1) What are Virgin Group’s distinctive resources/capabilities?The Virgin BrandFirstly, the Virgin brand is valuable in the form of brand equity, where ‘Virgin’ is one of the most recognised brand names in the UK, and is also well-known in other important markets including Europe and the U.S.A. Based on 1990s research, the Virgin brand was recognised by 96% of UK consumers (Case, p.685). Secondly, it is rare for a brand to have such positive consumer perceptions; which include value-for-money, fun, innovation, success, and trust across a range of Virgin businesses (Case, p.685). Thirdly, Virgin has built up their excellent reputation over time, and is therefore path dependent and difficult for competitors to imitate. Lastly, competitors cannot substitute resources that serve the same functions as brand equity and corporate reputation.
Richard BransonThe personal reputation and image of Richard Branson is outstanding. He is well respected for his unconventional approach to business, is often cited as a role model, nominated for enterprises, voted the most-popular businessman and named in London polls as the preferred choice for mayor despite never putting his name forward (Case, p.697). Branson possesses distinctive capabilities, including his ability to effectively use the media to raise public awareness of Virgin, his superior negotiation skills and his excellent charisma. Furthermore, as an ‘international celebrity’, he is easily able to acquire access to the right people and obtain partnerships or alliances when necessary. Therefore, Branson’s reputation, and the rare tacit knowledge that he possess, creates value for Virgin Group and is imitable and non-substitutable by competitors.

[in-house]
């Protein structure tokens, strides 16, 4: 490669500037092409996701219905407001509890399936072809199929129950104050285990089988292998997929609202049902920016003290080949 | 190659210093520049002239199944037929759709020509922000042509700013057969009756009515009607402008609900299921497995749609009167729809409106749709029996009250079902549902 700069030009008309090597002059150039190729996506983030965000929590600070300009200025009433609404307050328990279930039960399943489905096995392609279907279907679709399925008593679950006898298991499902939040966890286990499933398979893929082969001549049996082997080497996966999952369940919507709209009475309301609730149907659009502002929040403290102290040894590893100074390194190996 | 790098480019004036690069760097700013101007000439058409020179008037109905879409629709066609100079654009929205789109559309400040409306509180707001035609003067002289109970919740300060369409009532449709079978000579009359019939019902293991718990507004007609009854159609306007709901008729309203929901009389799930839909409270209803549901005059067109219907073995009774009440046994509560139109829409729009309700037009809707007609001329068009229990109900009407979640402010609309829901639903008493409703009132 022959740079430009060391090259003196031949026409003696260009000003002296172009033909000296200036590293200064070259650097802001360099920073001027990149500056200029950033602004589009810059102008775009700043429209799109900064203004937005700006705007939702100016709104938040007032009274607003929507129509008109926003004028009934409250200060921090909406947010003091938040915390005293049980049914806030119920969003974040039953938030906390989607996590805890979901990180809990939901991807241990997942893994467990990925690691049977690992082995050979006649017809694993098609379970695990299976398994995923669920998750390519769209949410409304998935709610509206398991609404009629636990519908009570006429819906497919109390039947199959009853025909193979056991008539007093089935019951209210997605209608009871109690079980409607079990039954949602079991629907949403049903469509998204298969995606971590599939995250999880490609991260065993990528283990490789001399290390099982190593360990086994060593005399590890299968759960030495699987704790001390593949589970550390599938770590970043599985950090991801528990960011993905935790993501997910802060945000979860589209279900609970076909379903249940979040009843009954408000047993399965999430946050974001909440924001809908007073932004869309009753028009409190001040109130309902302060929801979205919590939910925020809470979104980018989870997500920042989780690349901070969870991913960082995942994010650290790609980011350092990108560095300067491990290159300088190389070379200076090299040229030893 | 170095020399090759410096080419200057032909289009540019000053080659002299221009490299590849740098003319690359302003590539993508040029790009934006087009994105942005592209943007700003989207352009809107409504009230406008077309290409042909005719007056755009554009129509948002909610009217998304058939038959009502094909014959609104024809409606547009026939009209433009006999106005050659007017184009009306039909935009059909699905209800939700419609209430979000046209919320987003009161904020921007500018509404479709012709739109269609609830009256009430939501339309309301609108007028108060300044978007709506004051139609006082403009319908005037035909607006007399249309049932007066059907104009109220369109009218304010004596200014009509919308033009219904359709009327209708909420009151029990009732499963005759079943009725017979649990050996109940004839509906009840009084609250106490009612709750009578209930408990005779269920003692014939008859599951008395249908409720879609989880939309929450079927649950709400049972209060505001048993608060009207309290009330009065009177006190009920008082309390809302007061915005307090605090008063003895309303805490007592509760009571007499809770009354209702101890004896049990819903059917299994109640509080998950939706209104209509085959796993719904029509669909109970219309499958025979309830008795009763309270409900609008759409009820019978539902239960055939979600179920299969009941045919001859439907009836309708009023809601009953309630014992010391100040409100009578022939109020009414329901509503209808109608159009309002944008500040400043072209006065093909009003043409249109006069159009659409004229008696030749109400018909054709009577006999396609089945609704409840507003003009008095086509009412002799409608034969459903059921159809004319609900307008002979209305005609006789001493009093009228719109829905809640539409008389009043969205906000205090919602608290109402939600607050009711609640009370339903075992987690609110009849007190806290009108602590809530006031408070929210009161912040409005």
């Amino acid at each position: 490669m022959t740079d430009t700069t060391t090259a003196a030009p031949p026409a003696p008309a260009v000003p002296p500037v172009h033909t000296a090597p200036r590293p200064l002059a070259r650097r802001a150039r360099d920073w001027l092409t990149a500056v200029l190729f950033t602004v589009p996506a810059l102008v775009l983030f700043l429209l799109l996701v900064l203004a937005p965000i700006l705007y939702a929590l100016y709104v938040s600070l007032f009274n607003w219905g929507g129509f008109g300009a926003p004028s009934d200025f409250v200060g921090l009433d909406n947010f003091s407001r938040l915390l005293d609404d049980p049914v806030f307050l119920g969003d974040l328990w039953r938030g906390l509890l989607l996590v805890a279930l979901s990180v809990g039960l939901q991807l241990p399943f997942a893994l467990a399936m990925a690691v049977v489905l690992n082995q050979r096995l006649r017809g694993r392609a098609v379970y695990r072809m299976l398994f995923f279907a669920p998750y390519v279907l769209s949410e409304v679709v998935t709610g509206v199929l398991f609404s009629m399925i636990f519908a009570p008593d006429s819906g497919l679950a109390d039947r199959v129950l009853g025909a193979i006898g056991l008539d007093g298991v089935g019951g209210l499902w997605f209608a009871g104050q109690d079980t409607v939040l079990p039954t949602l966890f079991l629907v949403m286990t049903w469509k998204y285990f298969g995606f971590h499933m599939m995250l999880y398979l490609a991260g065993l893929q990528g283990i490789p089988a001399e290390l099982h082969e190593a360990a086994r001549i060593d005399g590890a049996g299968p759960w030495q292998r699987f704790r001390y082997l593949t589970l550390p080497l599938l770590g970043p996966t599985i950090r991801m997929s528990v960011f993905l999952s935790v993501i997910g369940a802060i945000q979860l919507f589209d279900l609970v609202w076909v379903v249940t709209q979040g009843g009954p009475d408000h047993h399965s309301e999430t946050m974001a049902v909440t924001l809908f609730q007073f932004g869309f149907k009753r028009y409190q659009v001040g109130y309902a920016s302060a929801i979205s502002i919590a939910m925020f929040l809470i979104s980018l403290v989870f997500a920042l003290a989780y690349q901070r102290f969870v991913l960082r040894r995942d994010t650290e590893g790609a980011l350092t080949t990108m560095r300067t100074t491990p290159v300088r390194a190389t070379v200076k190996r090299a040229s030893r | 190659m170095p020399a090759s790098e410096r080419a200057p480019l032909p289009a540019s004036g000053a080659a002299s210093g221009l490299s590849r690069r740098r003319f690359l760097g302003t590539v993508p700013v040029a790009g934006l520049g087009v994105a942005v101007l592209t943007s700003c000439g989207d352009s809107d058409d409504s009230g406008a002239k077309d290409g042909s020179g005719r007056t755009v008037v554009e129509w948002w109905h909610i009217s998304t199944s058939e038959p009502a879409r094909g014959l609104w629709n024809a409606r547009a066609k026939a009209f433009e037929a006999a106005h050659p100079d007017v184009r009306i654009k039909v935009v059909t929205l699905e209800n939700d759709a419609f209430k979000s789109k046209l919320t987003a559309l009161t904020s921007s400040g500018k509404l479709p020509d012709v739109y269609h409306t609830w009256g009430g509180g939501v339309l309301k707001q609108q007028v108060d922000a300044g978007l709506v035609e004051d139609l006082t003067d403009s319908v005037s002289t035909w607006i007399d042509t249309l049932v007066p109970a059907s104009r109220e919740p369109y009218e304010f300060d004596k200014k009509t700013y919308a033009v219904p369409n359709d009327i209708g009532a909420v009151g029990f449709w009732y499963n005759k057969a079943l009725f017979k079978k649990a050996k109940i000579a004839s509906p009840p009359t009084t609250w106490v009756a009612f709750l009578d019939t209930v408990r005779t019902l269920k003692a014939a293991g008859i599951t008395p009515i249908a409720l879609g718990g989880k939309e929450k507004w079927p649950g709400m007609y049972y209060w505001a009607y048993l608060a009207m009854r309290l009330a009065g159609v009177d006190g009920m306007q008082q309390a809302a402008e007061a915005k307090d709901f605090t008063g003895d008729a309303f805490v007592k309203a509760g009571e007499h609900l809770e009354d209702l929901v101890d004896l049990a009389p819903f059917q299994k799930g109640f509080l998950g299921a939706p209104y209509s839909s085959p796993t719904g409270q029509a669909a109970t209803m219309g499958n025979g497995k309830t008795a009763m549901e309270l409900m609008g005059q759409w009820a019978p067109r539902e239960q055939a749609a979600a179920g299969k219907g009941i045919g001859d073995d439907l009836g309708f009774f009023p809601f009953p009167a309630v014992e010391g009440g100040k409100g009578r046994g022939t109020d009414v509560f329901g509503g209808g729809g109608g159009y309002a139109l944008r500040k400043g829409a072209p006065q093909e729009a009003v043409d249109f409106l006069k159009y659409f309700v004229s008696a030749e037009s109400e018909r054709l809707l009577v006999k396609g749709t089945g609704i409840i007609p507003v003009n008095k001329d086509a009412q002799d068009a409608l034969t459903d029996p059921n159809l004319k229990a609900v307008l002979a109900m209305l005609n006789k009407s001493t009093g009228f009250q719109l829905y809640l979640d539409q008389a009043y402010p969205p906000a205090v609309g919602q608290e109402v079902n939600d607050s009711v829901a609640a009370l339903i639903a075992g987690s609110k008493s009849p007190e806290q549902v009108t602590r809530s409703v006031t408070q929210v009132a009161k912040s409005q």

Innovation, company structure and cultureVirgin Group’s innovative environment creates value for the organisation as innovation promotes employee motivation and can lead to more efficient/effective processes, thereby improving performance. Additionally, Virgin’s organisational structure involves little hierarchy, the company view hierarchies as obstructive, and “impede rapid decision-making” (Case, p.688). This lack of hierarchy, along with their promotion-from-within policy generates opportunities for employees that “their gender, lack of experience, or training would have precluded in more conventional companies” (Case, p.694). Indeed, Virgin’s structure and positive culture attracts and retains quality staff that fit into the ‘Virgin People’ category, whose loyalty and talent have contributed immensely to the organisation’s success. Moreover, Virgin has created an effective culture that emphasises “praise rather than blame, and family rather than alienation”, and informality and ‘fun’ are also encouraged (Case, p.688).
2) In what ways are Virgin Group trying to create synergies across their various businesses?Virgin harnessed the profits from a range of existing businesses towards Virgin record label byinvesting in “new bands and to continue financing existing artists whom [Virgin] believed wouldeventually be profitable” (Case, p.682). Furthermore, Virgin engages in portfolio planning by balancing growth with maturity, cash flow with investment demands such as funding new ventures through divestments. E.g. Virgin Music Group was sold in 1992 to allow Branson to expand the airline business (Case, p.684). Later, Virgin also sold the UK and Irish cinemas in 1999 to repay the loans taken out to buy back Virgin Our Price (Case, p.700).
ParentingVirgin creates synergies through applying general management capabilities across their businesses. Virgin has developed effective HR practices, corporate structure and culture that can be applied to all Virgin businesses. ‘The Virgin way’ and ‘building Virgin people’ is consistently applied, i.e. “human resource tools such as assessment centres, personality profiling, and employee development are commonly used” (Case, p.685). Synergies are created for new businesses because instead from starting form scratch, they can adopt the Virgin framework to improve effectiveness and efficiency.